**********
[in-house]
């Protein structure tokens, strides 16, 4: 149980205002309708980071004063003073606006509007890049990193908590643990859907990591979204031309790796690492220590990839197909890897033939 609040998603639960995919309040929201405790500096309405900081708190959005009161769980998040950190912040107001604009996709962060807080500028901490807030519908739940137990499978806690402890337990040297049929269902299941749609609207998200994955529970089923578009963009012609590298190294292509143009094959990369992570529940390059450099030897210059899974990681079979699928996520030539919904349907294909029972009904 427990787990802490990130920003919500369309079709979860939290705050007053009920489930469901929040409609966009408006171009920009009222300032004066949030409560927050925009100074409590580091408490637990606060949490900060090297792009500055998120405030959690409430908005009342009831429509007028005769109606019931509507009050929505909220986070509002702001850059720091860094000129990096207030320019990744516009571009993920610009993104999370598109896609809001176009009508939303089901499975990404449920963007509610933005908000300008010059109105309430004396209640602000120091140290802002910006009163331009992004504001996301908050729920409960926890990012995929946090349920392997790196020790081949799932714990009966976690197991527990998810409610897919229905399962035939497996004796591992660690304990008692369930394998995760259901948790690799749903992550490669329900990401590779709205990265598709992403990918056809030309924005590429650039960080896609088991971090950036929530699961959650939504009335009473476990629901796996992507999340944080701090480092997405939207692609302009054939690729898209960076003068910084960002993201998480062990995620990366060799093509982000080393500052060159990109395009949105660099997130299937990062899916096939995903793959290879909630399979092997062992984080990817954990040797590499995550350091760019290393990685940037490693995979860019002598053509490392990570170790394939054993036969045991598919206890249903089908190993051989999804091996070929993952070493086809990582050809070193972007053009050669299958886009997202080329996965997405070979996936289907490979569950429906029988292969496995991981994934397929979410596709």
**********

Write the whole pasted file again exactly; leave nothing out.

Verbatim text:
[in-house]
């Protein structure tokens, strides 16, 4: 149980205002309708980071004063003073606006509007890049990193908590643990859907990591979204031309790796690492220590990839197909890897033939 609040998603639960995919309040929201405790500096309405900081708190959005009161769980998040950190912040107001604009996709962060807080500028901490807030519908739940137990499978806690402890337990040297049929269902299941749609609207998200994955529970089923578009963009012609590298190294292509143009094959990369992570529940390059450099030897210059899974990681079979699928996520030539919904349907294909029972009904 427990787990802490990130920003919500369309079709979860939290705050007053009920489930469901929040409609966009408006171009920009009222300032004066949030409560927050925009100074409590580091408490637990606060949490900060090297792009500055998120405030959690409430908005009342009831429509007028005769109606019931509507009050929505909220986070509002702001850059720091860094000129990096207030320019990744516009571009993920610009993104999370598109896609809001176009009508939303089901499975990404449920963007509610933005908000300008010059109105309430004396209640602000120091140290802002910006009163331009992004504001996301908050729920409960926890990012995929946090349920392997790196020790081949799932714990009966976690197991527990998810409610897919229905399962035939497996004796591992660690304990008692369930394998995760259901948790690799749903992550490669329900990401590779709205990265598709992403990918056809030309924005590429650039960080896609088991971090950036929530699961959650939504009335009473476990629901796996992507999340944080701090480092997405939207692609302009054939690729898209960076003068910084960002993201998480062990995620990366060799093509982000080393500052060159990109395009949105660099997130299937990062899916096939995903793959290879909630399979092997062992984080990817954990040797590499995550350091760019290393990685940037490693995979860019002598053509490392990570170790394939054993036969045991598919206890249903089908190993051989999804091996070929993952070493086809990582050809070193972007053009050669299958886009997202080329996965997405070979996936289907490979569950429906029988292969496995991981994934397929979410596709």